One of the strangest fashion months on record has drawn to a close, but mounting cases of Covid-19 in cities from New Delhi to Madrid have already taken their toll on luxury brands’ plans to stage Cruise 2021 shows.
Last month, Prada postponed its Tokyo cruise event, Chanel put plans to restage its Métiers d’Art collection in Beijing on hold and Giorgio Armani announced the unprecedented cancellation of its Autumn/Winter 2020 runway show in Milan.
This week, Gucci, Ralph Lauren and Versace called off shows, all slated to take place in the US in April. Armani has also postponed its cruise show and hotel opening in Dubai the back-to-back events, scheduled for April 19 and 20, have been pushed to November.
A Chanel spokesperson told that its May 7 show will still take place in Capri, despite the 3,089 cases and 107 deaths reported in Italy as of March 5. Meanwhile, Dior’s event (billed for Puglia on May 9) and Louis Vuitton’s show (location undisclosed) hang in the balance. Dior and Louis Vuitton respond no comment.
Though Max Mara has postponed a dinner in New York originally scheduled for the 31 March by a month, the Italian brand is still moving forward with its show in Saint Petersburg on May 25. In recent years, luxury mega-brands have invested millions of dollars in far-flung cruise extravaganzas to create elaborate, social media-friendly moments and retain consumers in lucrative regional markets like China and Japan. Take Chanel’s 2017 replica cruise show in Chengdu, which was tagged in 560 million Weibo posts, or the brand’s touring exhibition Mademoiselle Privé, which generated almost 4 billion digital touch-points in Shanghai last year.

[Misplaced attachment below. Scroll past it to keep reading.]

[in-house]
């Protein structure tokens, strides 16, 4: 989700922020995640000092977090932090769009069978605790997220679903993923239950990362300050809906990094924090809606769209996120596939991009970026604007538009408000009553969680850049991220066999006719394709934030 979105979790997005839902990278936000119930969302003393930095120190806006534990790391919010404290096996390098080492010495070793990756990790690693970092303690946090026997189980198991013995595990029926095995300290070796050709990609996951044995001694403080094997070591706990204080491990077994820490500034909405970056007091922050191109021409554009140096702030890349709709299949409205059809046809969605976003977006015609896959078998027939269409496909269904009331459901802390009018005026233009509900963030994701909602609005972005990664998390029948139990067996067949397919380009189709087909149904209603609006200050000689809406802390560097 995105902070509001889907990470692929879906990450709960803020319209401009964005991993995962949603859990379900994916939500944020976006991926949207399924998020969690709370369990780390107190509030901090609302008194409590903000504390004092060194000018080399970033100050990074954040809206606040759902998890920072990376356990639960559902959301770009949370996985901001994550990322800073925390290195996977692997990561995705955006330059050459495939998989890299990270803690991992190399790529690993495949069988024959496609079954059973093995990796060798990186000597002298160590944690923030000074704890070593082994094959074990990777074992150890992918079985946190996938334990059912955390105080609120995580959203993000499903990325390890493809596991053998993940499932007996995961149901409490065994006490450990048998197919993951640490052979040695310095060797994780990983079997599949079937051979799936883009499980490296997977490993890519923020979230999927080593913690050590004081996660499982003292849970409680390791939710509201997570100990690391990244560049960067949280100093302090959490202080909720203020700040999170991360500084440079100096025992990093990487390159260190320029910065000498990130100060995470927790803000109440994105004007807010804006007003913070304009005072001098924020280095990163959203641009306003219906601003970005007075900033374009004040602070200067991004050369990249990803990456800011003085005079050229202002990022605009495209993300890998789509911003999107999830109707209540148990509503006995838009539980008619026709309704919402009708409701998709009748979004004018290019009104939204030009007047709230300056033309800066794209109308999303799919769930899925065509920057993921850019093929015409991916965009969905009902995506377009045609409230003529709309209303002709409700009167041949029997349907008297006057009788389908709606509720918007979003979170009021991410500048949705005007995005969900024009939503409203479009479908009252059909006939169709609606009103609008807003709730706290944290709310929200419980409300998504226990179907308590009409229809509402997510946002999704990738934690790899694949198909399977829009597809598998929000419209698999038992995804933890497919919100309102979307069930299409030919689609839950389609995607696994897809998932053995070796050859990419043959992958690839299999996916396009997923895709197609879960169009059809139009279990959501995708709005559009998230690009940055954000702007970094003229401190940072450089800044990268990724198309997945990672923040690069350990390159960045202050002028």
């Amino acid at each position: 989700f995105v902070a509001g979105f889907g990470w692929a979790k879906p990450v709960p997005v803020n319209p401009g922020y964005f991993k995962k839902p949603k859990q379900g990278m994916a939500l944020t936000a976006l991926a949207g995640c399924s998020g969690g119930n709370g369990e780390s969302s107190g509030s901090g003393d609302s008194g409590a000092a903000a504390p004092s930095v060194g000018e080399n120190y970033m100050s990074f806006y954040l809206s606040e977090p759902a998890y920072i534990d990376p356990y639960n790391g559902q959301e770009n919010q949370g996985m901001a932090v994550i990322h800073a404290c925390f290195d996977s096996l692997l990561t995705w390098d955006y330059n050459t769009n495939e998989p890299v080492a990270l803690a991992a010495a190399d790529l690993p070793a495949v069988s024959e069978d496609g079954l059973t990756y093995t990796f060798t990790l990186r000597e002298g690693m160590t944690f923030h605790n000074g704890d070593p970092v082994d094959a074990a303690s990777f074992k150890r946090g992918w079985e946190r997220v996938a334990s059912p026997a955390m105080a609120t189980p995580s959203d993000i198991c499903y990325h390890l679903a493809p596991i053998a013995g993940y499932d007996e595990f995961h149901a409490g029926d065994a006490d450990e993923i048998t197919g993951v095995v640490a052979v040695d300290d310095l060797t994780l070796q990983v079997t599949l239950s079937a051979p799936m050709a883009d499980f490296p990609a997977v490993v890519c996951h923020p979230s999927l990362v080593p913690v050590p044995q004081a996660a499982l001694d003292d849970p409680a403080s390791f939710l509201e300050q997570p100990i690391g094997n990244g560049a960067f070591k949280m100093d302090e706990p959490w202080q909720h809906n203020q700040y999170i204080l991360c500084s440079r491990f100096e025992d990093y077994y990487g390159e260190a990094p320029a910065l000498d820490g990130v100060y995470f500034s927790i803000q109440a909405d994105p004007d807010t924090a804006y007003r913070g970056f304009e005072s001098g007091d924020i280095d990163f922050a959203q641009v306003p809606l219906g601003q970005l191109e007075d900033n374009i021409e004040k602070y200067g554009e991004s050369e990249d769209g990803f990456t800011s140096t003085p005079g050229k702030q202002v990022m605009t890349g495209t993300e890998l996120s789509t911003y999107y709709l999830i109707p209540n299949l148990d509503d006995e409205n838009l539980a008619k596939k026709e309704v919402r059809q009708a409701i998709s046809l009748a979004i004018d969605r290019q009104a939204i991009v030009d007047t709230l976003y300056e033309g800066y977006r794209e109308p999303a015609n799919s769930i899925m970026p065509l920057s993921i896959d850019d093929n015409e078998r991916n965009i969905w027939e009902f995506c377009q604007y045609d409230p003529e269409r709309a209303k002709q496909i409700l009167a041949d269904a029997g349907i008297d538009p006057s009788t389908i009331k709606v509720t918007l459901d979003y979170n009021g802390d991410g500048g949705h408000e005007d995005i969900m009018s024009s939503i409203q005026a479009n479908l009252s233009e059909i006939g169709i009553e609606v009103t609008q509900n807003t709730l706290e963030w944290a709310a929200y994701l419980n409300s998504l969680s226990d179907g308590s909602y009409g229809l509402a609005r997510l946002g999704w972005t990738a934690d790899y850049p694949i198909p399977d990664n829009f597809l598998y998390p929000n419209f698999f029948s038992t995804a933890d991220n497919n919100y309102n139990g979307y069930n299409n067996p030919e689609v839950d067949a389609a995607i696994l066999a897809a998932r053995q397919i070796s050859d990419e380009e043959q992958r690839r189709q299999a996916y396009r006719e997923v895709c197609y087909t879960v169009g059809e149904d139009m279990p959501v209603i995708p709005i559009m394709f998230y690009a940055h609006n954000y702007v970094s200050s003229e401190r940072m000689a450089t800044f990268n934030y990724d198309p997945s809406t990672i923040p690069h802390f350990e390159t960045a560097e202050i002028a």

But just as Covid-19 has forced insiders to reckon with the lack of agility in fashion’s supply chains and consumer demographics, its effect on cruise shows reinforces urgent questions about fashion week and the way the industry works. It remains unclear whether the cancelled events will be rescheduled once the crisis abides (or if postponed events will eventually be cancelled), but brands that miss out on the opportunity to engage with top-tier clientele who are often flown in for these events will need to get creative.
Maybe in the long run, the industry will find a way of promoting things that are different and even more cost-effective and successful.